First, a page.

The team investigated the behaviour of sticklebacks and minnows in response to ship noise. Photo: Irene Voellmy

Water racket - fish reactions to noise vary between species

Fish exposed to increased noise levels consume less food and show more stress-related behaviour, according to new research from the University of Bristol and the University of Exeter. 

However, the way fish decreased their food intake differed between the two British species tested.

When exposed to noise, three-spined sticklebacks made more foraging errors, whereas European minnows tended to socially interact more often with their companion fish or to reduce activity.

The team used controlled laboratory experiments to investigate how the foraging behaviour of sticklebacks and minnows change in response to playbacks of ship noise. Such noise is one of the most common human-generated sounds in aquatic environments and its potentially detrimental effects are of growing concern.

In the real world, decreased overall food intake in response to noise could impair growth rates, survival and breeding success. Fish may invest more time in foraging to compensate which could increase their risk of being eaten by predators and also reduce time available for other activities.  Moreover, fish making more foraging errors when exposed to noise may risk poisoning which would further impact on their fitness and survival.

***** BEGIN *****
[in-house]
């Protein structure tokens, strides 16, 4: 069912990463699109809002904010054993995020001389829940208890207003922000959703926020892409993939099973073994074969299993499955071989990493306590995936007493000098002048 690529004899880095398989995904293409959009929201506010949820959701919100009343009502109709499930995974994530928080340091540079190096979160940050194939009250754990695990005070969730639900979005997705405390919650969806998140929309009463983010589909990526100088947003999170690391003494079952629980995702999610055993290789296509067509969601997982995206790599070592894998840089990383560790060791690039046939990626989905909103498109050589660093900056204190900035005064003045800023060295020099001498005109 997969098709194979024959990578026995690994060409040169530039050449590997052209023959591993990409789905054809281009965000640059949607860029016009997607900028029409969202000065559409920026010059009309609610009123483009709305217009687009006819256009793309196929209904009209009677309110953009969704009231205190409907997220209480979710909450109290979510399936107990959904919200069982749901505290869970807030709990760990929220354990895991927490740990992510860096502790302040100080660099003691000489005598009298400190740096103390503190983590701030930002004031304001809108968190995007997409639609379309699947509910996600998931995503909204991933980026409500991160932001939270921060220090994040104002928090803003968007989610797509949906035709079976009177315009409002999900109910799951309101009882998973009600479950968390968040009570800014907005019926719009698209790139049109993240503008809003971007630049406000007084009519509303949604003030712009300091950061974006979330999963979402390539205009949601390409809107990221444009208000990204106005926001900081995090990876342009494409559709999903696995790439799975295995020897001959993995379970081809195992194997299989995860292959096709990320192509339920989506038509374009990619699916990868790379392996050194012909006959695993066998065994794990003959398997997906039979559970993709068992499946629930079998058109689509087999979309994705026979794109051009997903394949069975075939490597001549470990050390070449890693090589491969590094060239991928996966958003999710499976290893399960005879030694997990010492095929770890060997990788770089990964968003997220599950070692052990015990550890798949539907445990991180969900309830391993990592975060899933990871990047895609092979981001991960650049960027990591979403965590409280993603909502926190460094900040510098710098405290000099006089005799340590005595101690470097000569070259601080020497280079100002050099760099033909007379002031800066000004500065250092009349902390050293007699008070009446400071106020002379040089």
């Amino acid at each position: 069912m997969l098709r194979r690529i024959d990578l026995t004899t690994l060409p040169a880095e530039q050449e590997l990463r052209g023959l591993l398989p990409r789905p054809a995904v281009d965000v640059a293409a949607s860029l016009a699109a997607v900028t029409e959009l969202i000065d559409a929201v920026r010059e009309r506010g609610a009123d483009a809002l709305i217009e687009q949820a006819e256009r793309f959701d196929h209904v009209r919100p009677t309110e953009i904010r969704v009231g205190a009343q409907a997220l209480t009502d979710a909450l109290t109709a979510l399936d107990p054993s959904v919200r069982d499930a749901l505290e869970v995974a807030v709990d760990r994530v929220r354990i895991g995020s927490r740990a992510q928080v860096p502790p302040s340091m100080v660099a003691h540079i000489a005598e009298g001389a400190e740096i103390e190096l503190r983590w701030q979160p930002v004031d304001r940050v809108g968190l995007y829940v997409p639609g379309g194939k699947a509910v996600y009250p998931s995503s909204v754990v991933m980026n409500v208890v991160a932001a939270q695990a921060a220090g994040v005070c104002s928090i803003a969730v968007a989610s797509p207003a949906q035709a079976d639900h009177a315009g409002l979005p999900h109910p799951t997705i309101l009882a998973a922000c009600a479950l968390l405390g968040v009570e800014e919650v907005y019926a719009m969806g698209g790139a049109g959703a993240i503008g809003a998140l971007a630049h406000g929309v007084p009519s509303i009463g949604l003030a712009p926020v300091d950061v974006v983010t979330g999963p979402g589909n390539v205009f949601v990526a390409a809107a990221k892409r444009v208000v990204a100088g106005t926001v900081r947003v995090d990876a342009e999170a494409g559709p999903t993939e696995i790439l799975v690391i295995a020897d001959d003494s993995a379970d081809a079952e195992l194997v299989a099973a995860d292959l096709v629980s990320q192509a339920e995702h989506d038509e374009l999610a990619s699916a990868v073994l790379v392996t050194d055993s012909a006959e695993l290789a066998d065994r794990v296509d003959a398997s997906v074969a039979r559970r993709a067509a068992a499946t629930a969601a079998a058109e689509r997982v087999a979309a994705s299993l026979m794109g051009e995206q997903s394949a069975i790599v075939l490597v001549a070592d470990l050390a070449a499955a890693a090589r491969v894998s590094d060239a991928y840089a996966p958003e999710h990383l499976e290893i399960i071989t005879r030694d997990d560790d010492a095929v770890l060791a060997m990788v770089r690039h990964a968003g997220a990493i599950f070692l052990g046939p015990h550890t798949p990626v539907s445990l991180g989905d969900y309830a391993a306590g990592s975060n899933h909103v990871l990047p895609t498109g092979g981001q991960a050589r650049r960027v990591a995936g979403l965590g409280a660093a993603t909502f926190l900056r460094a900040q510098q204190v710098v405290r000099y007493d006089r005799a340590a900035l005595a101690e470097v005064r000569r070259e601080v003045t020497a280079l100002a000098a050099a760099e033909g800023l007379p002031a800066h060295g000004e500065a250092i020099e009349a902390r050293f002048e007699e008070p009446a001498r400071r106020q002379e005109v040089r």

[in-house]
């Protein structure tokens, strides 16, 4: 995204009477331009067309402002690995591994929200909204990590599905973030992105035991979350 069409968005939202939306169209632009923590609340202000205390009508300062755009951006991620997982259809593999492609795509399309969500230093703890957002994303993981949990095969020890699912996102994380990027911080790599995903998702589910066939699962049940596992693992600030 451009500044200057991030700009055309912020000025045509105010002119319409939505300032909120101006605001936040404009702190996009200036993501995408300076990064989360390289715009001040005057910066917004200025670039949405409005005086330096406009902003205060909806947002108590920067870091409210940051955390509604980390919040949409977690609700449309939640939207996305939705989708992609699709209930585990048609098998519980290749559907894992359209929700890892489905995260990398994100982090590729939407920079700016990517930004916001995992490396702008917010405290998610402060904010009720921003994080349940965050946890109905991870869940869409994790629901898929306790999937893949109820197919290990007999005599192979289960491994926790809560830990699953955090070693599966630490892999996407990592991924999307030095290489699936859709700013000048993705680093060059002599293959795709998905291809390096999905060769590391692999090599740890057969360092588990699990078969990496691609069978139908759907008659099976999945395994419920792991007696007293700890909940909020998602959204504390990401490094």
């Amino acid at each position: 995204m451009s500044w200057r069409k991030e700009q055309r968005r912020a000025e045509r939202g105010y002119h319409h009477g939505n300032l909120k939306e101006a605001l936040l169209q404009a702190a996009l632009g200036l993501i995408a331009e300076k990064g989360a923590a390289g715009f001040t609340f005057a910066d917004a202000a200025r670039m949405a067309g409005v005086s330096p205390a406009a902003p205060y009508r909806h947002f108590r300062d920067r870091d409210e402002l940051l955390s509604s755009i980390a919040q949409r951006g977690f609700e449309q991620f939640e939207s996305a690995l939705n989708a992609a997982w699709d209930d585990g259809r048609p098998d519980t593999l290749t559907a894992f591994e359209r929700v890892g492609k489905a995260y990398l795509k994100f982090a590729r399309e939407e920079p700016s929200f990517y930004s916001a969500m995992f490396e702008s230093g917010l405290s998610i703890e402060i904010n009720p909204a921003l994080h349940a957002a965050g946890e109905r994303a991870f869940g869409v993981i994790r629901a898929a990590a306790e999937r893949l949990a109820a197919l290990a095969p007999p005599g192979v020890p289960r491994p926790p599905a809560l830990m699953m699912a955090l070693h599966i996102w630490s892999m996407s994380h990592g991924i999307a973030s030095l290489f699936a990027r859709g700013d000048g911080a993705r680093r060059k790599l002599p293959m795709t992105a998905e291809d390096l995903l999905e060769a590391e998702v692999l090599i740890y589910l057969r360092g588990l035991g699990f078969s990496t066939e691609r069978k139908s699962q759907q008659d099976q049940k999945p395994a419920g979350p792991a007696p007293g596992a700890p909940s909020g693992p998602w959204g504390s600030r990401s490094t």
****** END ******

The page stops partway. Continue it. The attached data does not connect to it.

Dr Steve Simpson, of Biosciences at the University of Exeter, said: “We are only just scratching the surface on the different ways that human noise can affect different fish species. By taking these experiments into the wild we plan to identify the species and life stages most vulnerable and determine the spatial scale over which animals are affected by different noisy activities.”

Lead author Dr Irene Voellmy, from Bristol's School of Biological Sciences, said: "Since sticklebacks and minnows showed different responses to noise, this study indicates that fish species may be differently affected with potential consequences for population and species community levels."

The article, 'Acoustic noise reduces foraging success in two sympatric fish species via different mechanisms' by Irene K. Voellmy, Julia Purser, Douglas Flynn, Philippa Kennedy, Stephen D. Simpson and Andrew N. Radford is published in the journal Animal Behaviour.

Date: 4 March 2014

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